Argentinian Senate passes law requiring Open Access – Interview with Dr. Alejandro Ceccatto

On November 13th, 2013, The Argentinian Senate unanimously passed legislation requiring Open Access to publicly funded research outputs. A few days later, the Ministry of Science, Technology and Innovation (MINCyT) officially launched their national repository network, using the D-NET platform, developed by the European DRIVER Project. Donatella Castelli from the Italian National Research Council (CNR-ISTI) and OpenAIRE , Carmen Gloria Labbe, Red CLARA and COAR Vice Chairperson and Kathleen Shearer, COAR Executive Director attended the launch, which took place on November 20th, 2013.

With these developments, Argentina has become a world leader in Open Access and serves as an outstanding example for other countries, both in Latin America and the rest of the world. COAR (Confederation of Open Access Repositories) is delighted to publish an interview with Dr. Alejandro Ceccatto, Secretariat of Scientific and Technological Articulation from the Argentinian Ministry of Science, Technology and Innovation (MINCyT). The interview offers insight into how Argentina has been able to make such significant progress in adopting open access over the last several years.

Photo: MINCyT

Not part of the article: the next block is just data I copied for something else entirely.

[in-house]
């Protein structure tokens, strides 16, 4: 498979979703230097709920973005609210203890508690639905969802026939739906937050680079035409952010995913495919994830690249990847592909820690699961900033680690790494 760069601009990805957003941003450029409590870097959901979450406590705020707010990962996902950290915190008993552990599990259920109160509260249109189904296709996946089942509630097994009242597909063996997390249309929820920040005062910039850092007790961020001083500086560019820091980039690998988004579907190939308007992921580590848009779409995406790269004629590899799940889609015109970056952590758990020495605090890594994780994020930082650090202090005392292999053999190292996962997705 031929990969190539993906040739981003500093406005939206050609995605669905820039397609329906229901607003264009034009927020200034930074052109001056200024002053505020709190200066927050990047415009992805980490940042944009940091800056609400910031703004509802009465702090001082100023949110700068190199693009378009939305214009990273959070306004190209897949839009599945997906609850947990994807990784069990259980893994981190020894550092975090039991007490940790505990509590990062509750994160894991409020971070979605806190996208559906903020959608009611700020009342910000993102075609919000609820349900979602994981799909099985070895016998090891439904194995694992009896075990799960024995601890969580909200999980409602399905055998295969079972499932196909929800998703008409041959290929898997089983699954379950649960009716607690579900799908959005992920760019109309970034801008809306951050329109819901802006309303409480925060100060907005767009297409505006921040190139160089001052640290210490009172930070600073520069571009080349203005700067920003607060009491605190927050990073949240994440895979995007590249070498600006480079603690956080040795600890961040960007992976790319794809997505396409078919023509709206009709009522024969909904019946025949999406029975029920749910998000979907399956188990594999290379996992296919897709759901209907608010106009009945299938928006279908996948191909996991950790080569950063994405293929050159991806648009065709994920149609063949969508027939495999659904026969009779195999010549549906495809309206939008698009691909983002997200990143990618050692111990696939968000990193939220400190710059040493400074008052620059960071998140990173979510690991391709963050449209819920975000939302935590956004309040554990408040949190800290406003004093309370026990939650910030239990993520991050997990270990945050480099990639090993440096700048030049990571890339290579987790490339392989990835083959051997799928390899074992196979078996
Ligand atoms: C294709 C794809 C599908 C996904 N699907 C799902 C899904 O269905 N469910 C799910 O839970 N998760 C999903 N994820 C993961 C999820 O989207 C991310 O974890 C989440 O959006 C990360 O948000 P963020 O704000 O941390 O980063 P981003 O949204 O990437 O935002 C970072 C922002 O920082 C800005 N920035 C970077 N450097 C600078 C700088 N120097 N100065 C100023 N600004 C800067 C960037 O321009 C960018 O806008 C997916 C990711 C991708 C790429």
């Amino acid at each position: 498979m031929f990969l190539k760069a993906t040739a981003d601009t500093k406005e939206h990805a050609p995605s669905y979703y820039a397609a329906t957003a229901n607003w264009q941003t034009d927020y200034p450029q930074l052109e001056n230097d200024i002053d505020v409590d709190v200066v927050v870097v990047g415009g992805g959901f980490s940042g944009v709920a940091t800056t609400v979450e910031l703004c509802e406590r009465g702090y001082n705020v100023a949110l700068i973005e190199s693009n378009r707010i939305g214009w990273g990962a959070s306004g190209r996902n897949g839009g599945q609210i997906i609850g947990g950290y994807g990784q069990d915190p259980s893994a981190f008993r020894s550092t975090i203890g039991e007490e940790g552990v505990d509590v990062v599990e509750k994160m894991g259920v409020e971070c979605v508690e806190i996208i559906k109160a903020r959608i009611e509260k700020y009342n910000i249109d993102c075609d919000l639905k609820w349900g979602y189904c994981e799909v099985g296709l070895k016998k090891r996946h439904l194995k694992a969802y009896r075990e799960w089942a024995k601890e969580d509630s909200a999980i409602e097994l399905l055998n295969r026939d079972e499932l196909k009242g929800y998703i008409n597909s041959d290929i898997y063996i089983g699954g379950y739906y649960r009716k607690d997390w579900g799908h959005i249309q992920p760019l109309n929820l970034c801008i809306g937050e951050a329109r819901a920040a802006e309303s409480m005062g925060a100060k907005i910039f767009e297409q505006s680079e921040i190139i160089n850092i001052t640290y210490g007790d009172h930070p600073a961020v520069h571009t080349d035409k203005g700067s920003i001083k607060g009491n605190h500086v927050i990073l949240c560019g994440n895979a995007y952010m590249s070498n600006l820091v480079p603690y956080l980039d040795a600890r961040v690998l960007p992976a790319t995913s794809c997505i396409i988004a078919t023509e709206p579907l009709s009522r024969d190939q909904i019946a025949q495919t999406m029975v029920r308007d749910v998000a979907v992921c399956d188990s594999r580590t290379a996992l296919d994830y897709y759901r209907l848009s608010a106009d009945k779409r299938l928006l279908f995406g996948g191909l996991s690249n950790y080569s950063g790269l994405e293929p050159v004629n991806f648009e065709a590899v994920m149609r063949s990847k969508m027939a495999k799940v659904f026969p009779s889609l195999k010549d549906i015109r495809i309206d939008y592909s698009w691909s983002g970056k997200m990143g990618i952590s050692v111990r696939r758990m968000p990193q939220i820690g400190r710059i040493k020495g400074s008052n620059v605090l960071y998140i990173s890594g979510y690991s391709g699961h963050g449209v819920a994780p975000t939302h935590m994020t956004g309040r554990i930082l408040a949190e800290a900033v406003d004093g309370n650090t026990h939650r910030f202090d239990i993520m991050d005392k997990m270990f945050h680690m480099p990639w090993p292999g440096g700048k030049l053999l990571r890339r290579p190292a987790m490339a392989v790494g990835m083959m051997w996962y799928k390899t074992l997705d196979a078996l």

Photo: MINCyT

1. What motivated MINCyT to draft this legislation?

The rationale behind the Ministry of Science of Argentina’s support for this law is to promote equitable access to information and primary data resultant of publicly funded scientific research.

The legislation was part of the Ministry’s broader strategy to strengthen R&D institutions and coordinate efforts and resources, share information and promote training of its staff.

In particular, the legislation was drafted with the expectation that it would have a number of specific benefits:

  • Provide a necessary incentive for researchers to make their research output openly available.
  • Distribute responsibilities to the institutions of the national scientific system for the management and supervision of their research outputs,
  • Ensure greater transparency to the process of scientific production and its results,
  • Contribute to eliminating economic and legal barriers to accessibility of research results, allowing significantly faster advancement of scientific discovery processes,
  • Return to the society part of the public investment in science in the form of access to its outputs.

2. The legislation was drafted in 2010 and then passed three years later in 2013. Were there any specific challenges involved in securing support for Open Access with Argentinian Senators?

There were multiple instances where the Ministry was convened by both chambers to present, explain and respond to questions about the value of the project in terms of its social, technical, economic and political impact. Ultimately, we were able to convey to the Senate the value of Open Access for Argentinian research and society, assuring their full support. We did work under a little more pressure in the final 6 months in order to ensure that the bill did not lose parliamentary status and was introduced in the Senate before the end of the year.